The letter closes with Paul sending greetings from the friends that were with him to the Christians in Rome, and with a prayer. Here is a breakdown of Paul’s friends listed in verses 21-24:

  • Timothy

A young man that worked with Paul, teaching and preaching. I and II Timothy in the New Testament are addressed to this same Timothy.

  • Lucius

This is Luke, apostle and author of the gospel of Luke and the book of Acts of the apostles.

  • Jason and Sosipater

Jason is named in Acts 17:5-9 and was Paul’s host on his first journey to Thessalonica. Sosipater could possibly be the same individual mentioned in Acts 20:4: “And Sopater of Berea accompanied him to Asia…”

  • Tertius (scribe)

Tertius, as scribe, did not compose the letter as Paul was the author. Paul, as the author, dictated the letter to Tertius, who wrote it down word for word. As an example, see Jeremiah 36:4: “Then Jeremiah called Baruch the son of Neriah; and Baruch wrote on a scroll of a book, at the instruction of Jeremiah, all the words of the Lord which He had spoken to him.” Accordingly, we are complimented in our faith by II Timothy 3:16-17 that the information in the Holy Bible originates from the source of our great God: “ All Scripture is given by inspiration of God, and is profitable for doctrine, for reproof, for correction, for instruction in righteousness, that the man of God may be complete, thoroughly equipped for every good work.”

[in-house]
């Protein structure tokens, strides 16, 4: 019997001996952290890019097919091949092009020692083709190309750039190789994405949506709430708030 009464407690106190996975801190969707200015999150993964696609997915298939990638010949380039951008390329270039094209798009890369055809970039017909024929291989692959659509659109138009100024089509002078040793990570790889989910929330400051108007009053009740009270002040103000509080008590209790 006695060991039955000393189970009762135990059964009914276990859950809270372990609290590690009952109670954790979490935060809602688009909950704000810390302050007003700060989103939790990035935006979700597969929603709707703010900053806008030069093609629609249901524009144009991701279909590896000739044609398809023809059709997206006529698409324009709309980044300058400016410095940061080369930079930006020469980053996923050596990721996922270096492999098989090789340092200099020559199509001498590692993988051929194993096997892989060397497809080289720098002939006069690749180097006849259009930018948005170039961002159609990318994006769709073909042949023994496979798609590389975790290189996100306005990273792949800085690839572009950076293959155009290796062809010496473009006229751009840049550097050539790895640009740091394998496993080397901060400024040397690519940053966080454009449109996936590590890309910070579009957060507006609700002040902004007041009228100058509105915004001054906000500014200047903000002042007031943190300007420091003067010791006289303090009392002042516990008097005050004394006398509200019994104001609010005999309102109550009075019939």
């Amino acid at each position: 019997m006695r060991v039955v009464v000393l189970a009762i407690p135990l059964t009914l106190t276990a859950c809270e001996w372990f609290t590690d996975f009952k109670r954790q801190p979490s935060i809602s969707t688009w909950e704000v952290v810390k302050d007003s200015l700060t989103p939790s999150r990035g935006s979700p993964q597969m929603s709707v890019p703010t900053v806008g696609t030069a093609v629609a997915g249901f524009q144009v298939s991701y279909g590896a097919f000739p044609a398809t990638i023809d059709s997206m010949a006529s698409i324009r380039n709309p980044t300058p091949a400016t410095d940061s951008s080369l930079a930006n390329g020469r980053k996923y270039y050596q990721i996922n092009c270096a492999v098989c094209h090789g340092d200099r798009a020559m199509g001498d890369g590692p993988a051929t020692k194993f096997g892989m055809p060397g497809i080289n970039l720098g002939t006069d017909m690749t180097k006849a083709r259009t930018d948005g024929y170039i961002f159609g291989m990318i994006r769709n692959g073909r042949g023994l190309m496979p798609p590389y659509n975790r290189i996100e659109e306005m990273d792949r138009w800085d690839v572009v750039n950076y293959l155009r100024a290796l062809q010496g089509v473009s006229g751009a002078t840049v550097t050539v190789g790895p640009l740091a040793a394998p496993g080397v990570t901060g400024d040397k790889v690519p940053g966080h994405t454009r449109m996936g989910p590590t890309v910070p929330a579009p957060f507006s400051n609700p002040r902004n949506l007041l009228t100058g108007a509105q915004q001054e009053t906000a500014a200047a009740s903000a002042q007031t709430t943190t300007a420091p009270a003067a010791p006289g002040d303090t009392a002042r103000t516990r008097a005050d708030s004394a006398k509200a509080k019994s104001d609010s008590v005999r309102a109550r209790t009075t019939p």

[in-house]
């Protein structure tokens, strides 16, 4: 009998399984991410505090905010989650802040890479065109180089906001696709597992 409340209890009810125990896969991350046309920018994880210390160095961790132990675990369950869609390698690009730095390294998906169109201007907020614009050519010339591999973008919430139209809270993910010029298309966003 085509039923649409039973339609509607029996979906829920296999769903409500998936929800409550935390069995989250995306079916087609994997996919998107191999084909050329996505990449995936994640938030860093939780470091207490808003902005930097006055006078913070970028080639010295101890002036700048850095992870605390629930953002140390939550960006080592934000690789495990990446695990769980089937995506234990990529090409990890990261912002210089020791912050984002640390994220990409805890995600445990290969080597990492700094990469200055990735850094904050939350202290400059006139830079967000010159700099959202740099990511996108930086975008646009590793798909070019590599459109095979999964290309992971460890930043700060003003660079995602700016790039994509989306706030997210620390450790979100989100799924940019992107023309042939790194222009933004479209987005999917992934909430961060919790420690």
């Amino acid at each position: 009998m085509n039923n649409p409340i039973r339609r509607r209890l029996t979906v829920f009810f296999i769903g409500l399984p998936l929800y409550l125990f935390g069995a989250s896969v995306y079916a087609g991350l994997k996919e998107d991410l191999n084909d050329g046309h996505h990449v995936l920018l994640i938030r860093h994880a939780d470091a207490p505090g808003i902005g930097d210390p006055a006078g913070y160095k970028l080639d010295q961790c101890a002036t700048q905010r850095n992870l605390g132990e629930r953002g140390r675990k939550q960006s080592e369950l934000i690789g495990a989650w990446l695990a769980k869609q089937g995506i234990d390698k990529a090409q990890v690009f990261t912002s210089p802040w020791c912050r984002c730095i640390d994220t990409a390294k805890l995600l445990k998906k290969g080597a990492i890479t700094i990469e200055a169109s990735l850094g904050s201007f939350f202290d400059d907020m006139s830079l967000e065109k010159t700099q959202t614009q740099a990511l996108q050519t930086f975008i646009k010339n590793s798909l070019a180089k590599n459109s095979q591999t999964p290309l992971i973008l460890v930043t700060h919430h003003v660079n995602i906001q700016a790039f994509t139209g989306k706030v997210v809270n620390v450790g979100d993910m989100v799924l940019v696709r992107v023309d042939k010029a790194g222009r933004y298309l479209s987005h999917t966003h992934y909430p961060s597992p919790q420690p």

• Gaius

Paul was lodging with Gaius at the time. I Corinthians 1:14 tells us that Paul baptized Gaius.

  • Erastus

Erastus is mentioned as the City Treasurer here. There was also an Erastus mentioned in Acts 19:22, that was sent by Paul to Macedonia. Again, this may or may not have been the same man.

  • Quartus, a brother in the faith

The concluding prayer of the book of Romans is a thing of beauty. In it, Paul ascribes glory to our Lord and Savior Jesus Christ. But it is the way that he does it that makes it beautiful. In giving Christ glory, Paul lists out the how, when, why, and who is connected to the substantiation of why Christ deserves glory. One gets the sense that Paul is burdened with the holy desire to lay out the terms of Christ’s glory with exactness. Here are the terms under which Paul ascribes glory to our Holy Savior:

  • Jesus is able to establish you in a holy relationship with God
  • This act is the result of the revealed mystery, which was:
    • Prophesied
    • Known to all nations
    • Executed according to the commandment of Almighty God
  • Your establishment in a sound relationship with God is made for your obedience to the faith
    • Under which God alone is wise
  • Christ deserves this glory and honor forever

One can almost imagine Paul’s prayer echoing through the halls of heaven, meeting approval by God in that it so accurately, respectfully and honorably gives glory to the Son of God. Our Savior Jesus Christ is singular, holy, and mighty. May each of us put Him in the highest places of our hearts forever.